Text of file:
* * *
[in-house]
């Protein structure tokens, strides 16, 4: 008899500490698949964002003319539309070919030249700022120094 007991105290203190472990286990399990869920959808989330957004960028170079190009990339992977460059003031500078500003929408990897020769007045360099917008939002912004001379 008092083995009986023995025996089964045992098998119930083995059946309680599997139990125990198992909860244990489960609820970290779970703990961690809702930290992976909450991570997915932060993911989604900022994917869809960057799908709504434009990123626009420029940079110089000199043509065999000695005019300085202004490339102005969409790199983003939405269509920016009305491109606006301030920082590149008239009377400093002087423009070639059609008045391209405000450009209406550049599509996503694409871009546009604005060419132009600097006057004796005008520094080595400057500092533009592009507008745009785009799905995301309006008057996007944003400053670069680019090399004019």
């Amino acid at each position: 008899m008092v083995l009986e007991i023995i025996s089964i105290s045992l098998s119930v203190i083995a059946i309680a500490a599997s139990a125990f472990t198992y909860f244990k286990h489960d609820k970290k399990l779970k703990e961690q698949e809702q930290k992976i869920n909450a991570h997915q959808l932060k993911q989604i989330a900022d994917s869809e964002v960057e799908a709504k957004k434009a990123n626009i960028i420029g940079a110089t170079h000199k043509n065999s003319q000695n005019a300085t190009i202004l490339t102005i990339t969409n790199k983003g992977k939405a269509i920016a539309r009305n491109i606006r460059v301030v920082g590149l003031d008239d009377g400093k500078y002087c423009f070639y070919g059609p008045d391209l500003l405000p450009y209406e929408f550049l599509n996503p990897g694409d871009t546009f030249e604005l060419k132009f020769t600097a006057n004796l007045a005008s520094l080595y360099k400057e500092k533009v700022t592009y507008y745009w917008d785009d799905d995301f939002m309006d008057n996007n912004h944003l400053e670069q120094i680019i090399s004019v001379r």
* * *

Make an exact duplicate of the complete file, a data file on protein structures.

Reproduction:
[in-house]
């Protein structure tokens, strides 16, 4: 008899500490698949964002003319539309070919030249700022120094 007991105290203190472990286990399990869920959808989330957004960028170079190009990339992977460059003031500078500003929408990897020769007045360099917008939002912004001379 008092083995009986023995025996089964045992098998119930083995059946309680599997139990125990198992909860244990489960609820970290779970703990961690809702930290992976909450991570997915932060993911989604900022994917869809960057799908709504434009990123626009420029940079110089000199043509065999000695005019300085202004490339102005969409790199983003939405269509920016009305491109606006301030920082590149008239009377400093002087423009070639059609008045391209405000450009209406550049599509996503694409871009546009604005060419132009600097006057004796005008520094080595400057500092533009592009507008745009785009799905995301309006008057996007944003400053670069680019090399004019």
């Amino acid at each position: 008899m008092v083995l009986e007991i023995i025996s089964i105290s045992l098998s119930v203190i083995a059946i309680a500490a599997s139990a125990f472990t198992y909860f244990k286990h489960d609820k970290k399990l779970k703990e961690q698949e809702q930290k992976i869920n909450a991570h997915q959808l932060k993911q989604i989330a900022d994917s869809e964002v960057e799908a709504k957004k434009a990123n626009i960028i420029g940079a110089t170079h000199k043509n065999s003319q000695n005019a300085t190009i202004l490339t102005i990339t969409n790199k983003g992977k939405a269509i920016a539309r009305n491109i606006r460059v301030v920082g590149l003031d008239d009377g400093k500078y002087c423009f070639y070919g059609p008045d391209l500003l405000p450009y209406e929408f550049l599509n996503p990897g694409d871009t546009f030249e604005l060419k132009f020769t600097a006057n004796l007045a005008s520094l080595y360099k400057e500092k533009v700022t592009y507008y745009w917008d785009d799905d995301f939002m309006d008057n996007n912004h944003l400053e670069q120094i680019i090399s004019v001379r």